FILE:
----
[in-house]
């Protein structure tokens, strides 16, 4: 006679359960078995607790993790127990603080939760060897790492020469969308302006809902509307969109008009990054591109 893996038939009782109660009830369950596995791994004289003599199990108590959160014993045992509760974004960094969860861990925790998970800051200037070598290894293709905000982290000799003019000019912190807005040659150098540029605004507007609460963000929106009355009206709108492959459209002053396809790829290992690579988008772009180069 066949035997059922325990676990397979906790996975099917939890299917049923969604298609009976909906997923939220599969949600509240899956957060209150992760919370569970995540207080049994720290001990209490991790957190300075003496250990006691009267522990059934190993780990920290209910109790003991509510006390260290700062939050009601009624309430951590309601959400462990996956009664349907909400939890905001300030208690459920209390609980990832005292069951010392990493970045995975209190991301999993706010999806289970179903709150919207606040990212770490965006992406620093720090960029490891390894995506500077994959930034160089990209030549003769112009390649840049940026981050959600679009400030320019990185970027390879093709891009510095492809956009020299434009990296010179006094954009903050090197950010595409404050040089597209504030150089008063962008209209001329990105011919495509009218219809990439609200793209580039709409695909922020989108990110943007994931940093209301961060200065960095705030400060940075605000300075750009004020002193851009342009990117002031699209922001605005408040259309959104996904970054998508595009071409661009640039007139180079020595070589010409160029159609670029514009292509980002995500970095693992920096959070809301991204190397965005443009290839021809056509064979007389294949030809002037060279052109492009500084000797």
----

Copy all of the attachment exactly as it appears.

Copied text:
[in-house]
């Protein structure tokens, strides 16, 4: 006679359960078995607790993790127990603080939760060897790492020469969308302006809902509307969109008009990054591109 893996038939009782109660009830369950596995791994004289003599199990108590959160014993045992509760974004960094969860861990925790998970800051200037070598290894293709905000982290000799003019000019912190807005040659150098540029605004507007609460963000929106009355009206709108492959459209002053396809790829290992690579988008772009180069 066949035997059922325990676990397979906790996975099917939890299917049923969604298609009976909906997923939220599969949600509240899956957060209150992760919370569970995540207080049994720290001990209490991790957190300075003496250990006691009267522990059934190993780990920290209910109790003991509510006390260290700062939050009601009624309430951590309601959400462990996956009664349907909400939890905001300030208690459920209390609980990832005292069951010392990493970045995975209190991301999993706010999806289970179903709150919207606040990212770490965006992406620093720090960029490891390894995506500077994959930034160089990209030549003769112009390649840049940026981050959600679009400030320019990185970027390879093709891009510095492809956009020299434009990296010179006094954009903050090197950010595409404050040089597209504030150089008063962008209209001329990105011919495509009218219809990439609200793209580039709409695909922020989108990110943007994931940093209301961060200065960095705030400060940075605000300075750009004020002193851009342009990117002031699209922001605005408040259309959104996904970054998508595009071409661009640039007139180079020595070589010409160029159609670029514009292509980002995500970095693992920096959070809301991204190397965005443009290839021809056509064979007389294949030809002037060279052109492009500084000797």